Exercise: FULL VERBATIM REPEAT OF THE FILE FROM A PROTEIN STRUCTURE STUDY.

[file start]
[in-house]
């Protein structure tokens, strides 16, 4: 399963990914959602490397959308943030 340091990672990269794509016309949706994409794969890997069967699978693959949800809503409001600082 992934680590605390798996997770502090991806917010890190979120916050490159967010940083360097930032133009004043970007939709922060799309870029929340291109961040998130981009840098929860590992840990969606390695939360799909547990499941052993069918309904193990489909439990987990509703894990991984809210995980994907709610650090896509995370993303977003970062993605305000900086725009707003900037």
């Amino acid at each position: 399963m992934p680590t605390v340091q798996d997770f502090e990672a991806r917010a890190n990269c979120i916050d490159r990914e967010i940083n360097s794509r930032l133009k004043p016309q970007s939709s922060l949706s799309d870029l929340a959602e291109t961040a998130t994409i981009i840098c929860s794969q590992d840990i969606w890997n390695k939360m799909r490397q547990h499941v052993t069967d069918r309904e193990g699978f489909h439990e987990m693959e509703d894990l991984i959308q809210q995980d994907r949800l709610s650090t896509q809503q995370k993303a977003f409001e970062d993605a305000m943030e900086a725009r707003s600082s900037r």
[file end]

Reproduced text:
[in-house]
């Protein structure tokens, strides 16, 4: 399963990914959602490397959308943030 340091990672990269794509016309949706994409794969890997069967699978693959949800809503409001600082 992934680590605390798996997770502090991806917010890190979120916050490159967010940083360097930032133009004043970007939709922060799309870029929340291109961040998130981009840098929860590992840990969606390695939360799909547990499941052993069918309904193990489909439990987990509703894990991984809210995980994907709610650090896509995370993303977003970062993605305000900086725009707003900037």
């Amino acid at each position: 399963m992934p680590t605390v340091q798996d997770f502090e990672a991806r917010a890190n990269c979120i916050d490159r990914e967010i940083n360097s794509r930032l133009k004043p016309q970007s939709s922060l949706s799309d870029l929340a959602e291109t961040a998130t994409i981009i840098c929860s794969q590992d840990i969606w890997n390695k939360m799909r490397q547990h499941v052993t069967d069918r309904e193990g699978f489909h439990e987990m693959e509703d894990l991984i959308q809210q995980d994907r949800l709610s650090t896509q809503q995370k993303a977003f409001e970062d993605a305000m943030e900086a725009r707003s600082s900037r």